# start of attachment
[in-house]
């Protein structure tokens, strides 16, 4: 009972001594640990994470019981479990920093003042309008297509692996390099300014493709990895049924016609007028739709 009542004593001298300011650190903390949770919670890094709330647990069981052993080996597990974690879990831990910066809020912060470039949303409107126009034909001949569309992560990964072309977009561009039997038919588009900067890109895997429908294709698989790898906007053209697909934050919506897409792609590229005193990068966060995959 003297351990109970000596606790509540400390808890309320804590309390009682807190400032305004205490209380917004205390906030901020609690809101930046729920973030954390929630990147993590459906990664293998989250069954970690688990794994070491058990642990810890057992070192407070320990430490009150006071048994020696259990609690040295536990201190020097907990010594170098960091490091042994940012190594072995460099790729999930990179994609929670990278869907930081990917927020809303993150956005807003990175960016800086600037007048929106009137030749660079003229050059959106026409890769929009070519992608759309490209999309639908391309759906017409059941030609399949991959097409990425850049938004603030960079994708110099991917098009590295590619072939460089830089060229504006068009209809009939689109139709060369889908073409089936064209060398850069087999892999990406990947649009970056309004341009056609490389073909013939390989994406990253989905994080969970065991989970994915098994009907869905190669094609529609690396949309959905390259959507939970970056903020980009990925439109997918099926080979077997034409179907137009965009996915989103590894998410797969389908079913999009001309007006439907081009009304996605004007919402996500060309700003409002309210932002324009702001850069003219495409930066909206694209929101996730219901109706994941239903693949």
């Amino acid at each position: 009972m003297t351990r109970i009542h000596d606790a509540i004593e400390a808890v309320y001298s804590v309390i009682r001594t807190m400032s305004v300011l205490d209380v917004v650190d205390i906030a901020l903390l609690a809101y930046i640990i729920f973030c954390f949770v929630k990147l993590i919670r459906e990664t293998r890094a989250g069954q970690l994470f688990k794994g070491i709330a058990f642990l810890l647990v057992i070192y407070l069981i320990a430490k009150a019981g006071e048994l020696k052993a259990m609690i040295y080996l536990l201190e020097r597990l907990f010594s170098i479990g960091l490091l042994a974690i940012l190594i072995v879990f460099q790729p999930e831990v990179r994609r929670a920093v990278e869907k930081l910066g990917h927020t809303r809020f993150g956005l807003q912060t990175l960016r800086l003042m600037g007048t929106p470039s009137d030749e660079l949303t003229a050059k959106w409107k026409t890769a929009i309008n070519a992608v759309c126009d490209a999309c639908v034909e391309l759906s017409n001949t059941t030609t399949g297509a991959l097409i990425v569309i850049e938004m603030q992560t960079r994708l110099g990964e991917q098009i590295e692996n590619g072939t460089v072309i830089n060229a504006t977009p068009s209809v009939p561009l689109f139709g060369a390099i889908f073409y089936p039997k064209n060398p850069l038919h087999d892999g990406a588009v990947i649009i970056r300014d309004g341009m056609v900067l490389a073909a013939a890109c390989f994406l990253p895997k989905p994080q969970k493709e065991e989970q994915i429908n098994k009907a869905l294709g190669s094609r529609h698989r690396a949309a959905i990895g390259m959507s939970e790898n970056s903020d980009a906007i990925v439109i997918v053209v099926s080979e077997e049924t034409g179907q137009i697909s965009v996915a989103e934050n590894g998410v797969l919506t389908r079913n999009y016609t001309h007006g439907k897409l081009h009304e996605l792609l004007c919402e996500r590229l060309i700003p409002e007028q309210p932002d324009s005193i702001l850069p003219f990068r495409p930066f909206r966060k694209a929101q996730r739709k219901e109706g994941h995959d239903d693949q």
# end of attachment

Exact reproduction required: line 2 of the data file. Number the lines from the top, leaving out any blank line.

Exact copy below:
């Protein structure tokens, strides 16, 4: 009972001594640990994470019981479990920093003042309008297509692996390099300014493709990895049924016609007028739709 009542004593001298300011650190903390949770919670890094709330647990069981052993080996597990974690879990831990910066809020912060470039949303409107126009034909001949569309992560990964072309977009561009039997038919588009900067890109895997429908294709698989790898906007053209697909934050919506897409792609590229005193990068966060995959 003297351990109970000596606790509540400390808890309320804590309390009682807190400032305004205490209380917004205390906030901020609690809101930046729920973030954390929630990147993590459906990664293998989250069954970690688990794994070491058990642990810890057992070192407070320990430490009150006071048994020696259990609690040295536990201190020097907990010594170098960091490091042994940012190594072995460099790729999930990179994609929670990278869907930081990917927020809303993150956005807003990175960016800086600037007048929106009137030749660079003229050059959106026409890769929009070519992608759309490209999309639908391309759906017409059941030609399949991959097409990425850049938004603030960079994708110099991917098009590295590619072939460089830089060229504006068009209809009939689109139709060369889908073409089936064209060398850069087999892999990406990947649009970056309004341009056609490389073909013939390989994406990253989905994080969970065991989970994915098994009907869905190669094609529609690396949309959905390259959507939970970056903020980009990925439109997918099926080979077997034409179907137009965009996915989103590894998410797969389908079913999009001309007006439907081009009304996605004007919402996500060309700003409002309210932002324009702001850069003219495409930066909206694209929101996730219901109706994941239903693949």